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Here are four little results about fixed points, that I can't prove.

We say that $x$ is a point of period $n$ under a function $f$, if $f^n$ has $x$ as a fixed point, but $f^k$ for $k \lt n$ don't.

  1. If $f$ has a point with period $n$, where $n$ is odd, then $f$ has a point with period $k>n$, $k$ odd.

  2. If $f$ has a point with period $n$, $n$ odd, then $f$ has a point with period $k$, $k$ even.

  3. If $f$ has a point with period $n$, $n$ even, then $f$ has a point with period $2$.

  4. If $f$ has a point of period $3$, then given any $n$, $f$ has a point of period $n$.

EDITED: for more details $ f^n $ denotes the composition of f , n times . And f is a function $$ R \to R $$

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by $f^n$ do you mean the composition of $f$ $n$ times? –  uforoboa Oct 18 '11 at 11:53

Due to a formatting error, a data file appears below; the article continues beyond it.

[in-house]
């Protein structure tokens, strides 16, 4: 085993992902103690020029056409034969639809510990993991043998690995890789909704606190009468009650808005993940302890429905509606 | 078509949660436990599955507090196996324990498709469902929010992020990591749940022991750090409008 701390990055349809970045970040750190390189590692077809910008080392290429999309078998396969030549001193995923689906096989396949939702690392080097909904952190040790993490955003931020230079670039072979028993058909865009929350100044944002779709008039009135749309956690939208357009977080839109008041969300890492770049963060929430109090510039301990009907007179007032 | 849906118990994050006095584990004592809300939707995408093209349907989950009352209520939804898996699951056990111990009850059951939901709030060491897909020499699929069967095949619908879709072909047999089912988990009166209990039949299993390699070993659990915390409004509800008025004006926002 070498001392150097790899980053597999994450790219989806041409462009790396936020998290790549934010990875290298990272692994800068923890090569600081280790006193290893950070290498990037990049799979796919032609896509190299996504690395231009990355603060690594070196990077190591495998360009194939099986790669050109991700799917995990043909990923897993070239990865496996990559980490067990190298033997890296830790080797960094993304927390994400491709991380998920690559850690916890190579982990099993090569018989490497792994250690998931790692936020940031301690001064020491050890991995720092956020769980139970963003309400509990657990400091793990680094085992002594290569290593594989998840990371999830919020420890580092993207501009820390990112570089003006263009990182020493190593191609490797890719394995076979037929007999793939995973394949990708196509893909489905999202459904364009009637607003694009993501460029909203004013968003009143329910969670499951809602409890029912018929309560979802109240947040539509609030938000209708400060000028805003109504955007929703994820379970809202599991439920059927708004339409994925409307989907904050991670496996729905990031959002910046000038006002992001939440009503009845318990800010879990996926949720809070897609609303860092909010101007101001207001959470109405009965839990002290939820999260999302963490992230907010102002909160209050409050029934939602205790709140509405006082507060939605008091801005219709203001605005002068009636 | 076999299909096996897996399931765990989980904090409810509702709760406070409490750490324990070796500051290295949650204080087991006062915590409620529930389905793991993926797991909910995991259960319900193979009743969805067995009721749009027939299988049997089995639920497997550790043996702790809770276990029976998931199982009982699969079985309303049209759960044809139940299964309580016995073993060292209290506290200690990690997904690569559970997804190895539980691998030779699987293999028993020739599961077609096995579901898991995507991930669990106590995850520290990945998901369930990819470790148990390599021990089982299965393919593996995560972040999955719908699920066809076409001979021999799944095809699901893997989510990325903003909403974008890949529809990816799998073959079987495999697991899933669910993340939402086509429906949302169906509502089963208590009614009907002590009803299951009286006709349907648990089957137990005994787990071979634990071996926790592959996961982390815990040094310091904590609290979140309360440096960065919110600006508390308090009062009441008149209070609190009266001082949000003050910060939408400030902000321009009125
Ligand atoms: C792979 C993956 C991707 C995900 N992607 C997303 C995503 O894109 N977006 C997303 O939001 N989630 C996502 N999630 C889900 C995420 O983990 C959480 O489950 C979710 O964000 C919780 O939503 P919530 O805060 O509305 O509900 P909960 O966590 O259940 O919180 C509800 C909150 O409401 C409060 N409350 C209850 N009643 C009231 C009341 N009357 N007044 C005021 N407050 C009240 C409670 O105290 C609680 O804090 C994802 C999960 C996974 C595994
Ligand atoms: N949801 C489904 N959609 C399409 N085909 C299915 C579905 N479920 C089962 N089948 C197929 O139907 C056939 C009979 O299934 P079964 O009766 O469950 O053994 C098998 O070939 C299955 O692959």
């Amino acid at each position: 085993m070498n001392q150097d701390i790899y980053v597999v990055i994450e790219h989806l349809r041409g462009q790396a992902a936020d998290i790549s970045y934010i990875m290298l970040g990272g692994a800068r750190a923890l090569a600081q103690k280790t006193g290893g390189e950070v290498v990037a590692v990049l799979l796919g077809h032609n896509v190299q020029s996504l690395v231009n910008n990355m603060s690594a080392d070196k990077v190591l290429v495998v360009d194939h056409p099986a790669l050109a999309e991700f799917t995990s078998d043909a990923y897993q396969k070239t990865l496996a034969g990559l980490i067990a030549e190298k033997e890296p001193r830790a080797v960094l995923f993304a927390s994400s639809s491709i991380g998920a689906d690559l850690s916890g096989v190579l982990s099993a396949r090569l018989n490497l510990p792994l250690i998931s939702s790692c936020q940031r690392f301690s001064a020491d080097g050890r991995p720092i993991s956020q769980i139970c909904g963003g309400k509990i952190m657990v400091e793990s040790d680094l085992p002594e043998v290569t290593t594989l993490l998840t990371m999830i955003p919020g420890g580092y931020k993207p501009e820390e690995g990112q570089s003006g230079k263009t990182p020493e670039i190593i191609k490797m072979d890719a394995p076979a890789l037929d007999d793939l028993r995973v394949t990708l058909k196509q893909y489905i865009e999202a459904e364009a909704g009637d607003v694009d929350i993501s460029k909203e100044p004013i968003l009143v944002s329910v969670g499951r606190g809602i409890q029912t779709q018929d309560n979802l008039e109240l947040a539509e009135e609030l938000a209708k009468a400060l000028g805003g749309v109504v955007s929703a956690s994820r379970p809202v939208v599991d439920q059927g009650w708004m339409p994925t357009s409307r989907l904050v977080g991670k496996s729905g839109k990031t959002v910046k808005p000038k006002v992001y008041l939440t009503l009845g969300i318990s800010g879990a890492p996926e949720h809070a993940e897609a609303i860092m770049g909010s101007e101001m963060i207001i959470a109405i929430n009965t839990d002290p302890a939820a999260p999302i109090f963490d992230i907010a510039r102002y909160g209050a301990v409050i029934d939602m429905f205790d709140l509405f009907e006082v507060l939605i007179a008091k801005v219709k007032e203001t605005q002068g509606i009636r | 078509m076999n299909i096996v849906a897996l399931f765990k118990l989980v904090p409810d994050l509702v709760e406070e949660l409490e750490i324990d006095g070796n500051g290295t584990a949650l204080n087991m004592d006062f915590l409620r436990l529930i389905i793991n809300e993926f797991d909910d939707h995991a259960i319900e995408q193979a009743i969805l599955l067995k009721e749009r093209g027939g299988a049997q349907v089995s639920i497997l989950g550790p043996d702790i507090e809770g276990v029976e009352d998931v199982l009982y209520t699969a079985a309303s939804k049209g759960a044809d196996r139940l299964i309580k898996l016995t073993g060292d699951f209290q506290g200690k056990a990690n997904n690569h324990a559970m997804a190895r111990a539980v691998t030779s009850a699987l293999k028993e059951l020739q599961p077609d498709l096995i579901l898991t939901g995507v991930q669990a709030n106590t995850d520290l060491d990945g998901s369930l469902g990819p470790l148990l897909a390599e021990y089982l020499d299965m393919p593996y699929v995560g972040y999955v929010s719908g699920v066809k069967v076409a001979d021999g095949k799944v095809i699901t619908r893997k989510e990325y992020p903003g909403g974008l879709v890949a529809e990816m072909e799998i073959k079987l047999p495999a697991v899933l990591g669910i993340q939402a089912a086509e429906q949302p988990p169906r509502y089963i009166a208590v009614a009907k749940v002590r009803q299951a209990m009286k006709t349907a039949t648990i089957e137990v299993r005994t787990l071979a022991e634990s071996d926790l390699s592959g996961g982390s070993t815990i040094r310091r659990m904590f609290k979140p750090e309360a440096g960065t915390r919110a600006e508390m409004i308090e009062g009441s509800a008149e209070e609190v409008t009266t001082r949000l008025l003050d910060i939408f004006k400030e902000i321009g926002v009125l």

Could you make your hypotheses more explicit? You must be in a special situation for these results to hold (e.g. interval maps or something like that). –  t.b. Oct 18 '11 at 12:25
It looks as if you were trying to prove Sarkovski's theorem. –  Julián Aguirre Oct 18 '11 at 12:31
According to the Wikipedia article you need $f$ to be continuous. Certainly without that I can define an $f$ that violates each of your four statements. –  Ross Millikan Oct 18 '11 at 13:56
Although I do not see a question here, the paper "Period three implies chaos" (jstor.org/stable/2318254) will provide the answer. –  Dirk Oct 18 '11 at 14:03

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